Comment: Just as there are places where practitioner-industry relationships are suspect and likely harmful, there are others where such alliances can be useful and valuable. Quality control in natural products is one. Credit CCAOM for recognizing this. I am not aware if chiropractors, naturopathic doctors, or for that matter holistic, functional and integrative medical doctors and nurses who use herbs have gotten involved. I am betting they would be serving their missions by taking a look at this.
NCCAM begins research blog: Briggs’ early offering explores meaning of “integrative”
The NIH National Center for Complementary and Alternative Medicine (NCCAM) has announced a new ResearchBlog. The goal is “to facilitate dialogue regarding research on complementary health practices and the Center’s strategic directions and funding opportunities.” Readers are invited to provide comments. An early offering from NCCAM director Josephine Briggs, MD is entitled “Integrative – What Is in a Word?” Briggs’ cites NCCAM’s mandate and lays down a real world view: “We are focusing our resources on building better evidence to clarify whether interventions that are already being widely integrated into the real world of health care and health care systems-and for which there exists a reasonable scientific case for investment of valuable resources-are safe and have efficacy.” (Bolding is in the original.) All 4 comments at the time of this writing were from acupuncturists.
Comment: It will be interested to see if NCCAM’s antagonists decide to start participating in this blog. So will it be interesting to see whether those who have been funded or seek funding will choose to respond. I like this idea from NCCAM. I hope that the refereeing of comments includes requiring those submitting to use their real names. Meantime, I am reflecting on why I have not left on the NCCAM site my own pleasure in seeing this real world focus, and my (serious) quibble: Isn’t it “effectiveness” rather than “efficacy” we in the real world care about?
IN-CAM Research Conference November 2-4, 2012: Abstract submissions close June 29, 2012
The Canadian network IN-CAM will be holding its 7th research conference November 2-4, 2012, in Toronto, Ontario. Abstract submissions are due June 29, 2012. The note from IN-CAM co-founders Heather Boon, BScPhm, PhD and Marja Verhoef, PhD states: “The goal of the 2012 Symposium is to continue supporting the advancement of the field of complementary and integrative healthcare through research. The Symposium has also been recognized as an excellent networking opportunity as it brings together researchers, research trainees and practitioners from across Canada and internationally. It is an excellent opportunity to share new knowledge and information, strengthen existing relationships, and develop new collaborations.”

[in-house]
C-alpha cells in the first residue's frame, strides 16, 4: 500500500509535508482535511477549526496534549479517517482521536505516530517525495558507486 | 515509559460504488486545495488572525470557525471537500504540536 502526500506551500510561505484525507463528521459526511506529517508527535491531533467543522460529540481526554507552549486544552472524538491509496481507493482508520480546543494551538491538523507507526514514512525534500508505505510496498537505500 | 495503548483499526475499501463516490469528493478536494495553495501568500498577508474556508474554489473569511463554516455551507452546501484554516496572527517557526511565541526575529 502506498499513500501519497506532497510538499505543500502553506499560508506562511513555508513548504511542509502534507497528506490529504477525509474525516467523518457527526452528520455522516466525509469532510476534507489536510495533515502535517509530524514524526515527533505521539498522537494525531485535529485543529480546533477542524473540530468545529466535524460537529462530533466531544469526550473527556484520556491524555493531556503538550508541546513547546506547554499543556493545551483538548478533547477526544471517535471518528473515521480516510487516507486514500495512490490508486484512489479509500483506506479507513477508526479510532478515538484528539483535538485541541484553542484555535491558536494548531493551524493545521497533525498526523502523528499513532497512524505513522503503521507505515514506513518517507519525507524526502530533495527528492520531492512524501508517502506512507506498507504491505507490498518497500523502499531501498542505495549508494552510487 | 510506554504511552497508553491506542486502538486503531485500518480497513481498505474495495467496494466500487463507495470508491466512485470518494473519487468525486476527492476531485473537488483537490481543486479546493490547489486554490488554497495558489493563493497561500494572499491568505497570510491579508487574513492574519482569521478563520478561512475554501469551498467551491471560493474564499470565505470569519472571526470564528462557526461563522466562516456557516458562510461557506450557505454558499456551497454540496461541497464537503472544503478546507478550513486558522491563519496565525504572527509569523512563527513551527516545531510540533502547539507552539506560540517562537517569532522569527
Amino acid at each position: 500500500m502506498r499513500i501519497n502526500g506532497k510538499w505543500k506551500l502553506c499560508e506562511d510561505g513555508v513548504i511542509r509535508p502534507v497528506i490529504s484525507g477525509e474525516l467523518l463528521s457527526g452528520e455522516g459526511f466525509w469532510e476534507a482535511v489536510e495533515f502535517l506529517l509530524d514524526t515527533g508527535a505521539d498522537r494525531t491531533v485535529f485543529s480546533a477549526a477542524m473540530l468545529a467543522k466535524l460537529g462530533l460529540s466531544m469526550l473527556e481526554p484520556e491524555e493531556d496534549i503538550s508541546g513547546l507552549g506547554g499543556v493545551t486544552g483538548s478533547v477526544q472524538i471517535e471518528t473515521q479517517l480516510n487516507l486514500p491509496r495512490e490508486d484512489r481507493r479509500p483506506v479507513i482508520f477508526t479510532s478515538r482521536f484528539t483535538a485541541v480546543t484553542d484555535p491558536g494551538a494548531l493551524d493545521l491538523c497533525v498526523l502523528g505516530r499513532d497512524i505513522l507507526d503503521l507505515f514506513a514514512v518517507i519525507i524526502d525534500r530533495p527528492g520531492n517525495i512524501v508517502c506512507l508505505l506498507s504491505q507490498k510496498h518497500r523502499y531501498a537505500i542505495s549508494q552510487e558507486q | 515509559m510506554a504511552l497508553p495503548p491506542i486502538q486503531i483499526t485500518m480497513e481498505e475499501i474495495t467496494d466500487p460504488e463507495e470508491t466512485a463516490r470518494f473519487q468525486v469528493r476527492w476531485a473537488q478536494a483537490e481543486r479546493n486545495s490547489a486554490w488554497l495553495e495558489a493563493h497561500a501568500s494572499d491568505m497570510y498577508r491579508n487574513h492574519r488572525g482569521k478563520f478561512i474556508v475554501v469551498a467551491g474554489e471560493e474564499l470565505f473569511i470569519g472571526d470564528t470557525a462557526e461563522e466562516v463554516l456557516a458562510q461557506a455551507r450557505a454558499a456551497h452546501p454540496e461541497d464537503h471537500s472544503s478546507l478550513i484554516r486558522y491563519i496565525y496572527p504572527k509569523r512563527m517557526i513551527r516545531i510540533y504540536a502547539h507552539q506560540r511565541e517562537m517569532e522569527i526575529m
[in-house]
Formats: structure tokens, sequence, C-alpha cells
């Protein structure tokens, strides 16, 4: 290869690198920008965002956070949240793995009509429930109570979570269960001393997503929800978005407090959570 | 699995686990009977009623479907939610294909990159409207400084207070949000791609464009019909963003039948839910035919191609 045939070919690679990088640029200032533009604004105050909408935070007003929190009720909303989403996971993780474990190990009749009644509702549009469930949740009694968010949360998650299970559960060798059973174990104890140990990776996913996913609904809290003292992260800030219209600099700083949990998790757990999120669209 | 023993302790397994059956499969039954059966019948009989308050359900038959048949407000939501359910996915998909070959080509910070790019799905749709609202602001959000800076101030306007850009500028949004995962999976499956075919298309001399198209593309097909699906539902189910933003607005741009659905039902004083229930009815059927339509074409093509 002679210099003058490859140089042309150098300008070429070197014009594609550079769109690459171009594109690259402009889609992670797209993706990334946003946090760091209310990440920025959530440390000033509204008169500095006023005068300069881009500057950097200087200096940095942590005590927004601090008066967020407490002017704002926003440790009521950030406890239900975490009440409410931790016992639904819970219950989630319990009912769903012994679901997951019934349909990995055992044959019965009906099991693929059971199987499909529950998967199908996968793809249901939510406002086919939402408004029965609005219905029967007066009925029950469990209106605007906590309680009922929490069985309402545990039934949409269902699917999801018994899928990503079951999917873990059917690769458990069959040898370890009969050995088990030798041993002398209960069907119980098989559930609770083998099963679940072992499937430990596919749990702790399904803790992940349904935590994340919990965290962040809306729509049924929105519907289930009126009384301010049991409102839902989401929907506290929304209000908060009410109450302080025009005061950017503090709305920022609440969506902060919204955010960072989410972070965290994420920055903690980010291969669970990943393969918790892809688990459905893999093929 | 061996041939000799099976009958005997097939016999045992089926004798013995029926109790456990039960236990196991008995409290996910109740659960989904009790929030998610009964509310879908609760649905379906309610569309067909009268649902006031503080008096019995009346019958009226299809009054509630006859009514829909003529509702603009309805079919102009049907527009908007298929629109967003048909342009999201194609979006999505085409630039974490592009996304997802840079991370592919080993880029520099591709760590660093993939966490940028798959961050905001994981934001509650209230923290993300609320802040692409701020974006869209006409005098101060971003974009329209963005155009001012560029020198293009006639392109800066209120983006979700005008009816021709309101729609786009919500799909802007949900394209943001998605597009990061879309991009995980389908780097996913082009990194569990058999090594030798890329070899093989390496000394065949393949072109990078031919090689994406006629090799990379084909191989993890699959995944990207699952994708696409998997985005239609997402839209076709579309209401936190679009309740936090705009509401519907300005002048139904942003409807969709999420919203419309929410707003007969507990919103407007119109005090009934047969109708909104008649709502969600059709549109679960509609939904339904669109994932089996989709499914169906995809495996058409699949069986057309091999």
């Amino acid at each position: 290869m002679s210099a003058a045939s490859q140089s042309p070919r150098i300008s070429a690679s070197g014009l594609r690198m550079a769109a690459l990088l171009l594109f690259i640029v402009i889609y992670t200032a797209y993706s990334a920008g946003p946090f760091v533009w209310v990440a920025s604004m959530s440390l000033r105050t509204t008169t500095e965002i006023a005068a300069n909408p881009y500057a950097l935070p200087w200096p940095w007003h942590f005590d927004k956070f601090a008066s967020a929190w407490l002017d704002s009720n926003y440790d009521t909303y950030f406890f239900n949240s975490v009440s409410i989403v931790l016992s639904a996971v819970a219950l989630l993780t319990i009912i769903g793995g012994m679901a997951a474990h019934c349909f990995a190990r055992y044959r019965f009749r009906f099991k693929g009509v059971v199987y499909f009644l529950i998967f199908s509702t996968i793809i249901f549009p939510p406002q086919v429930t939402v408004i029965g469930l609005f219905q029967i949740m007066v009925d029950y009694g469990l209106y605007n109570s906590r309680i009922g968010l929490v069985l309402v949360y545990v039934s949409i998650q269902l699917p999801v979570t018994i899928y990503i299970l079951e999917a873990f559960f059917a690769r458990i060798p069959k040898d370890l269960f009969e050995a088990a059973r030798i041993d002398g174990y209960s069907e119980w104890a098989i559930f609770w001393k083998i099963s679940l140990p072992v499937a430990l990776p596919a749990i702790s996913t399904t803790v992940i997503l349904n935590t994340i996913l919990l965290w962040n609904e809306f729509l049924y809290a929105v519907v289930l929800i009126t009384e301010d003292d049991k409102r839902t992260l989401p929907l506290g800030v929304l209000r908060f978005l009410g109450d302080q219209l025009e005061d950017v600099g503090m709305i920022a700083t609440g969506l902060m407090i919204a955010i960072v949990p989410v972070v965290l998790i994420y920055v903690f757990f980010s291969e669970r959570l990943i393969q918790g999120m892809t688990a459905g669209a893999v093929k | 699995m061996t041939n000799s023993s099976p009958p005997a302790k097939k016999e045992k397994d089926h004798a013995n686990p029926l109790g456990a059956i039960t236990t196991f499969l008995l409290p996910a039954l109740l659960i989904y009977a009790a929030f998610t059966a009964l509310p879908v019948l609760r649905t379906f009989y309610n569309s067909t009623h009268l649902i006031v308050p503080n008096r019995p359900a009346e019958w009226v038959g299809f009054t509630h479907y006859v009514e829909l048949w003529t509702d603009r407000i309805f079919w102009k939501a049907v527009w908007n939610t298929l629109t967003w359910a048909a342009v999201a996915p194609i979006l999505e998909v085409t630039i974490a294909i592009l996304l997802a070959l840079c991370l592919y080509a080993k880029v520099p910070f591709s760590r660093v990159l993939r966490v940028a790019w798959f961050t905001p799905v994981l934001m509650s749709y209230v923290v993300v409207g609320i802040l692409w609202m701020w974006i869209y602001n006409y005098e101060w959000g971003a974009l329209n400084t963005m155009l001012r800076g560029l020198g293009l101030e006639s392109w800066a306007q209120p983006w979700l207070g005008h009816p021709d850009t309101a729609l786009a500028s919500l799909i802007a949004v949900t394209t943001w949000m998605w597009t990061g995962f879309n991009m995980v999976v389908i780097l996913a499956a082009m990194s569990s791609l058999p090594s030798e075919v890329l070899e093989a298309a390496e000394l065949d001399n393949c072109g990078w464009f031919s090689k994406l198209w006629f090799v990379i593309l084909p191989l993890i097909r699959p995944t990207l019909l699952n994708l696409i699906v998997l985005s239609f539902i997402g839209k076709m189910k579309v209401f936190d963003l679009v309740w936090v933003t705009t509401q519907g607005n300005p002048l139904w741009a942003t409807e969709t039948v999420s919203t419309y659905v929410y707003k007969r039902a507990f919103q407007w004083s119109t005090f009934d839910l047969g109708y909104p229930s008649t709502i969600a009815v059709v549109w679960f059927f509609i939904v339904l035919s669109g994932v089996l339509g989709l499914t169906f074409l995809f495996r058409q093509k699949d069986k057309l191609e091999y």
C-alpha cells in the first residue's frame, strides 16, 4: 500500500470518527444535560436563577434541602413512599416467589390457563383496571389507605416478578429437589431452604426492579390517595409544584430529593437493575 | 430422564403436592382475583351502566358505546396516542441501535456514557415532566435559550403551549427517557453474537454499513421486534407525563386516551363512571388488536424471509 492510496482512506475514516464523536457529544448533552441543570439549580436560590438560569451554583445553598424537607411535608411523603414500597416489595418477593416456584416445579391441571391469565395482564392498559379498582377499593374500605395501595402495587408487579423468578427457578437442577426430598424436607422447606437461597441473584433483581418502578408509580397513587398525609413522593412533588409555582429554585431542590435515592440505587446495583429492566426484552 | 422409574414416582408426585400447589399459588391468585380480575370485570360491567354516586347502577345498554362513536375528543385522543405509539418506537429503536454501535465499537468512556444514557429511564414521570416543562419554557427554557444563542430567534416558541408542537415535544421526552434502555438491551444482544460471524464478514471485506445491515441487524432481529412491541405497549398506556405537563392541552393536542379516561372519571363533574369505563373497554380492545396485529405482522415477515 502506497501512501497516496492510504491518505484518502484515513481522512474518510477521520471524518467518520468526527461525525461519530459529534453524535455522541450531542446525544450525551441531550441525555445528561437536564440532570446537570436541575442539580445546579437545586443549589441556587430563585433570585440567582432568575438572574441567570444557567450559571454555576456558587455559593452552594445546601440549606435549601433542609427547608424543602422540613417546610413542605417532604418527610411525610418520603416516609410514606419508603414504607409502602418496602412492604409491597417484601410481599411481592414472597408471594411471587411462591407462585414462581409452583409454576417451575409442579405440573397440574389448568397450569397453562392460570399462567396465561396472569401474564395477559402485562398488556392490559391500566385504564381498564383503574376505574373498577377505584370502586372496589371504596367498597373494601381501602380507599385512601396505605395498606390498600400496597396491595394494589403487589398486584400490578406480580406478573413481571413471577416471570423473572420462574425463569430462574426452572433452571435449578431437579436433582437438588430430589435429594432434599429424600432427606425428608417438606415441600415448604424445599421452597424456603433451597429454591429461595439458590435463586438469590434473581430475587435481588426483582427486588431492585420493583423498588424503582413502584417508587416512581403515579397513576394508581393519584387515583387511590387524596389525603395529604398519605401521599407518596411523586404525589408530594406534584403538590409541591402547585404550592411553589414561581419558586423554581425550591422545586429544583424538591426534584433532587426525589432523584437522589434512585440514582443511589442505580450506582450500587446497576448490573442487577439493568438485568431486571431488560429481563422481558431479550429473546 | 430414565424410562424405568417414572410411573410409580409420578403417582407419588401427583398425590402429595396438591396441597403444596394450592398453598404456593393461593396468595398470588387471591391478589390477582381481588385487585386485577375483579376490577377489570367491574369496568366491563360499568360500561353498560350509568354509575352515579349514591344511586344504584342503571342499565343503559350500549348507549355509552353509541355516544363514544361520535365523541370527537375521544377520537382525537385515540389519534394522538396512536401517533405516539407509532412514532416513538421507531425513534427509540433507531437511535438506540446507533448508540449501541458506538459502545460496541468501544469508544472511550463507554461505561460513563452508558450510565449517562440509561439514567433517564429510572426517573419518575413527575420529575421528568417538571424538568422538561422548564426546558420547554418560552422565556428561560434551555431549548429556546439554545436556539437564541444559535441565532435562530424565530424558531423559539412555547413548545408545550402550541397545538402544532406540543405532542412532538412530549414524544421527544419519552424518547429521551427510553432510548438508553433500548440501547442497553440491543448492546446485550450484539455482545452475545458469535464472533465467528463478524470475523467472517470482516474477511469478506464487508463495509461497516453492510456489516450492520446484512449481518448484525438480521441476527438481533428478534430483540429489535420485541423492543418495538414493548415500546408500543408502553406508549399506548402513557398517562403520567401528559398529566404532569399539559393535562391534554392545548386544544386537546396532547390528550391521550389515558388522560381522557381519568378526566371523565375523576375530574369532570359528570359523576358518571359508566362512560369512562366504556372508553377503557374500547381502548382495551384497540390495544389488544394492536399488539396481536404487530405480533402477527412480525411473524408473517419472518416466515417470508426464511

Comment: As a sometimes participant in integrative activities across the northern border of the U.S., I must say that I find the Canadian context of multidisciplinary thinking and practice refreshing. My assumption is that this relative openness may be linked to the single payer context. Capitalism-in-medicine is hell on team care. The felt openness may also just be that Canadians are nicer than we are on the States. Then again, their having a better healthcare safety net may be a function of them being nicer. Or, well, their being nicer may because they feel safer due to having a better healthcare safety net.
Massage Therapy Research Conference
The Massage Therapy Foundation (MTF) has announce conference themes and a call for abstracts for the 2013 International Massage Therapy Research Conference. Abstracts are due on September 15 for the April 25-27, 2013 conference, to be held in Boston. Submissions are welcome of original research, reviews, basic and applied research, translational, participatory and community-based research, case reports and quantitative, qualitative and mixed methodologies.This is the third research conference hosted by the MTF, bringing together massage and manual therapy practitioners, educators, CIM researchers, allied health professionals, and others interested in massage research.
IAYT board of directors approves education standards for Yoga therapy
Executive director John Kepner of the International Association of Yoga Therapists reports that “the IAYT board of directors approved the recommended standards for the training of yoga therapists yesterday (May 16, 2012) at our board meeting.” The standards are here. IAYT has set up and an Accreditation Committee to take on the job of reviewing programs and certifying individuals. IAYT worked closely with accreditation expert Dan Seitz, JD, EdD on development of the standards. Kepner thanked leaders of the Academic Consortium for Complementary and Alternative Health Care (ACCAHC) “for support and faith in us way back when,” adding: “Of course we still have a long way to go, developing an implementation plan, peer review process, etc. but this itself is a landmark event in our field.” IAYT is a Traditional World Medicines member of ACCAHC.
Massage group engages Entry Level Analysis Project (ELAP) to clarify appropriate length of massage education